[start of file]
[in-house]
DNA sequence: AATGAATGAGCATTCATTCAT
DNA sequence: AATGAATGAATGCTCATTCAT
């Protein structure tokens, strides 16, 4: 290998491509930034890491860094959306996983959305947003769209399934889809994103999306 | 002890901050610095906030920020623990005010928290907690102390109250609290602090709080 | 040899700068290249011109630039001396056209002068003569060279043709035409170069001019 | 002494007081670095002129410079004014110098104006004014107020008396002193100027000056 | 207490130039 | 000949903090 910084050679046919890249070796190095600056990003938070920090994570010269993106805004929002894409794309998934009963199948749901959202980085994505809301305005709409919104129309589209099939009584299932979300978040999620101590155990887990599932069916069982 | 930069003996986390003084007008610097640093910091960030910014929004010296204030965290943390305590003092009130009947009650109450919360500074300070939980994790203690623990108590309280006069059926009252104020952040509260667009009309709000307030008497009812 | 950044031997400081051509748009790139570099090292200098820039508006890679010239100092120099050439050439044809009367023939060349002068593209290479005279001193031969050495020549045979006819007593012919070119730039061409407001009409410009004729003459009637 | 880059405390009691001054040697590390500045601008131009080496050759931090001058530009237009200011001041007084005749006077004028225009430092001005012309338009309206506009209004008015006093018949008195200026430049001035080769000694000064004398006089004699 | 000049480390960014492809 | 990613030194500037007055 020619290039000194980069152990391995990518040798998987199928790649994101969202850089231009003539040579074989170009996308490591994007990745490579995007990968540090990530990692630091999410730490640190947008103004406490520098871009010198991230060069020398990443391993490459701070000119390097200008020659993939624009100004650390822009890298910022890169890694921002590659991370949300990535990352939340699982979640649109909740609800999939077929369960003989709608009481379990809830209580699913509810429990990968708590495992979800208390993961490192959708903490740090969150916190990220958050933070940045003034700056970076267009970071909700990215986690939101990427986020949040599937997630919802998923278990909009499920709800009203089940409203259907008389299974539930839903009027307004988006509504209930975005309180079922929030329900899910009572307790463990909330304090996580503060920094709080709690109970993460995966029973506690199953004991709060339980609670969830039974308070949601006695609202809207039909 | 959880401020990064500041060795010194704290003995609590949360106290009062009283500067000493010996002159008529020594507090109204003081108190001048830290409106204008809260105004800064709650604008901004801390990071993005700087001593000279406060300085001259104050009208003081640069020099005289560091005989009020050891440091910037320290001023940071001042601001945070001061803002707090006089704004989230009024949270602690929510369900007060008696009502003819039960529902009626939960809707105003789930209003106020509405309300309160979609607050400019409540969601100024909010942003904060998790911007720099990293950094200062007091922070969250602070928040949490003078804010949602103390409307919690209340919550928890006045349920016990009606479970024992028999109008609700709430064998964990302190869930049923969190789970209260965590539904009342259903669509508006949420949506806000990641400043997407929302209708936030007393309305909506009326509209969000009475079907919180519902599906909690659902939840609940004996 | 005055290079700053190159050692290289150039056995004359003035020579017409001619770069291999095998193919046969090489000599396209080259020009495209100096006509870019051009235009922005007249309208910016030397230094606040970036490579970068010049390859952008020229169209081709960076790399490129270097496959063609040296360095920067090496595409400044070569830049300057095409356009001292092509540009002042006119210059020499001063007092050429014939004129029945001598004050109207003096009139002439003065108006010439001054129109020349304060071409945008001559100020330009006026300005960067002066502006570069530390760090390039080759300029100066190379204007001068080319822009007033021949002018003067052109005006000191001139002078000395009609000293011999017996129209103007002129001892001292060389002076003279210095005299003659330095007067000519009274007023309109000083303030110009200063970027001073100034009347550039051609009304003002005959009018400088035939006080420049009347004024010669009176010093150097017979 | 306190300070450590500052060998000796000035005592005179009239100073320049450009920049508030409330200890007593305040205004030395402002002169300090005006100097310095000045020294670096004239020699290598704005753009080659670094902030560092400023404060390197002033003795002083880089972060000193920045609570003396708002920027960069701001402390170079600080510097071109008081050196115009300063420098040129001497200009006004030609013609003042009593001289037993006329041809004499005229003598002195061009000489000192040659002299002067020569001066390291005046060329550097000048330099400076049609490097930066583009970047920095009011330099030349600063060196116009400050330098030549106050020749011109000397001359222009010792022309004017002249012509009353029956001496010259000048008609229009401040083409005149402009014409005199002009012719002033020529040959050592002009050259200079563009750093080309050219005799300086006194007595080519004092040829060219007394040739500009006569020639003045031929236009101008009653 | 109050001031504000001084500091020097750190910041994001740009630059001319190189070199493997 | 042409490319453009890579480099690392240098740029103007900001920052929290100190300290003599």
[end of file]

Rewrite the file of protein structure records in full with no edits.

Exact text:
[in-house]
DNA sequence: AATGAATGAGCATTCATTCAT
DNA sequence: AATGAATGAATGCTCATTCAT
């Protein structure tokens, strides 16, 4: 290998491509930034890491860094959306996983959305947003769209399934889809994103999306 | 002890901050610095906030920020623990005010928290907690102390109250609290602090709080 | 040899700068290249011109630039001396056209002068003569060279043709035409170069001019 | 002494007081670095002129410079004014110098104006004014107020008396002193100027000056 | 207490130039 | 000949903090 910084050679046919890249070796190095600056990003938070920090994570010269993106805004929002894409794309998934009963199948749901959202980085994505809301305005709409919104129309589209099939009584299932979300978040999620101590155990887990599932069916069982 | 930069003996986390003084007008610097640093910091960030910014929004010296204030965290943390305590003092009130009947009650109450919360500074300070939980994790203690623990108590309280006069059926009252104020952040509260667009009309709000307030008497009812 | 950044031997400081051509748009790139570099090292200098820039508006890679010239100092120099050439050439044809009367023939060349002068593209290479005279001193031969050495020549045979006819007593012919070119730039061409407001009409410009004729003459009637 | 880059405390009691001054040697590390500045601008131009080496050759931090001058530009237009200011001041007084005749006077004028225009430092001005012309338009309206506009209004008015006093018949008195200026430049001035080769000694000064004398006089004699 | 000049480390960014492809 | 990613030194500037007055 020619290039000194980069152990391995990518040798998987199928790649994101969202850089231009003539040579074989170009996308490591994007990745490579995007990968540090990530990692630091999410730490640190947008103004406490520098871009010198991230060069020398990443391993490459701070000119390097200008020659993939624009100004650390822009890298910022890169890694921002590659991370949300990535990352939340699982979640649109909740609800999939077929369960003989709608009481379990809830209580699913509810429990990968708590495992979800208390993961490192959708903490740090969150916190990220958050933070940045003034700056970076267009970071909700990215986690939101990427986020949040599937997630919802998923278990909009499920709800009203089940409203259907008389299974539930839903009027307004988006509504209930975005309180079922929030329900899910009572307790463990909330304090996580503060920094709080709690109970993460995966029973506690199953004991709060339980609670969830039974308070949601006695609202809207039909 | 959880401020990064500041060795010194704290003995609590949360106290009062009283500067000493010996002159008529020594507090109204003081108190001048830290409106204008809260105004800064709650604008901004801390990071993005700087001593000279406060300085001259104050009208003081640069020099005289560091005989009020050891440091910037320290001023940071001042601001945070001061803002707090006089704004989230009024949270602690929510369900007060008696009502003819039960529902009626939960809707105003789930209003106020509405309300309160979609607050400019409540969601100024909010942003904060998790911007720099990293950094200062007091922070969250602070928040949490003078804010949602103390409307919690209340919550928890006045349920016990009606479970024992028999109008609700709430064998964990302190869930049923969190789970209260965590539904009342259903669509508006949420949506806000990641400043997407929302209708936030007393309305909506009326509209969000009475079907919180519902599906909690659902939840609940004996 | 005055290079700053190159050692290289150039056995004359003035020579017409001619770069291999095998193919046969090489000599396209080259020009495209100096006509870019051009235009922005007249309208910016030397230094606040970036490579970068010049390859952008020229169209081709960076790399490129270097496959063609040296360095920067090496595409400044070569830049300057095409356009001292092509540009002042006119210059020499001063007092050429014939004129029945001598004050109207003096009139002439003065108006010439001054129109020349304060071409945008001559100020330009006026300005960067002066502006570069530390760090390039080759300029100066190379204007001068080319822009007033021949002018003067052109005006000191001139002078000395009609000293011999017996129209103007002129001892001292060389002076003279210095005299003659330095007067000519009274007023309109000083303030110009200063970027001073100034009347550039051609009304003002005959009018400088035939006080420049009347004024010669009176010093150097017979 | 306190300070450590500052060998000796000035005592005179009239100073320049450009920049508030409330200890007593305040205004030395402002002169300090005006100097310095000045020294670096004239020699290598704005753009080659670094902030560092400023404060390197002033003795002083880089972060000193920045609570003396708002920027960069701001402390170079600080510097071109008081050196115009300063420098040129001497200009006004030609013609003042009593001289037993006329041809004499005229003598002195061009000489000192040659002299002067020569001066390291005046060329550097000048330099400076049609490097930066583009970047920095009011330099030349600063060196116009400050330098030549106050020749011109000397001359222009010792022309004017002249012509009353029956001496010259000048008609229009401040083409005149402009014409005199002009012719002033020529040959050592002009050259200079563009750093080309050219005799300086006194007595080519004092040829060219007394040739500009006569020639003045031929236009101008009653 | 109050001031504000001084500091020097750190910041994001740009630059001319190189070199493997 | 042409490319453009890579480099690392240098740029103007900001920052929290100190300290003599």